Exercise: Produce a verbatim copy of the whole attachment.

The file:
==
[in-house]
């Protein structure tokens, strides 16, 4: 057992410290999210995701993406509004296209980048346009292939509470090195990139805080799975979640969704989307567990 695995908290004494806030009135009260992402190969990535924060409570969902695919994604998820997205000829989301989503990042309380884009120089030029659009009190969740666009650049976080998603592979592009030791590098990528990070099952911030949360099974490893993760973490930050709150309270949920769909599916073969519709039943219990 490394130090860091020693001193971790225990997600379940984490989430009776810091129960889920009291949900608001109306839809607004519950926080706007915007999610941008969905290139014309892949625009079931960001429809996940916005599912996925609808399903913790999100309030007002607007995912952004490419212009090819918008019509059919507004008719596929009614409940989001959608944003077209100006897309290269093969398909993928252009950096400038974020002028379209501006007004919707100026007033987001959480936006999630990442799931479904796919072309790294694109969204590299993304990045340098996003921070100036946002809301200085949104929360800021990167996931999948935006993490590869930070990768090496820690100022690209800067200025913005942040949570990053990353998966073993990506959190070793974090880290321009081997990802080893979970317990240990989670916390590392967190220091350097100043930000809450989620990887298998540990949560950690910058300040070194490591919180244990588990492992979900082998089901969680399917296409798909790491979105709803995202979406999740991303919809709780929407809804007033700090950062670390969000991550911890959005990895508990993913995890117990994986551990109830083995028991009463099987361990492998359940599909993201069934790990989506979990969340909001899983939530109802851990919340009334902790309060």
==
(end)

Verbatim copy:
[in-house]
């Protein structure tokens, strides 16, 4: 057992410290999210995701993406509004296209980048346009292939509470090195990139805080799975979640969704989307567990 695995908290004494806030009135009260992402190969990535924060409570969902695919994604998820997205000829989301989503990042309380884009120089030029659009009190969740666009650049976080998603592979592009030791590098990528990070099952911030949360099974490893993760973490930050709150309270949920769909599916073969519709039943219990 490394130090860091020693001193971790225990997600379940984490989430009776810091129960889920009291949900608001109306839809607004519950926080706007915007999610941008969905290139014309892949625009079931960001429809996940916005599912996925609808399903913790999100309030007002607007995912952004490419212009090819918008019509059919507004008719596929009614409940989001959608944003077209100006897309290269093969398909993928252009950096400038974020002028379209501006007004919707100026007033987001959480936006999630990442799931479904796919072309790294694109969204590299993304990045340098996003921070100036946002809301200085949104929360800021990167996931999948935006993490590869930070990768090496820690100022690209800067200025913005942040949570990053990353998966073993990506959190070793974090880290321009081997990802080893979970317990240990989670916390590392967190220091350097100043930000809450989620990887298998540990949560950690910058300040070194490591919180244990588990492992979900082998089901969680399917296409798909790491979105709803995202979406999740991303919809709780929407809804007033700090950062670390969000991550911890959005990895508990993913995890117990994986551990109830083995028991009463099987361990492998359940599909993201069934790990989506979990969340909001899983939530109802851990919340009334902790309060």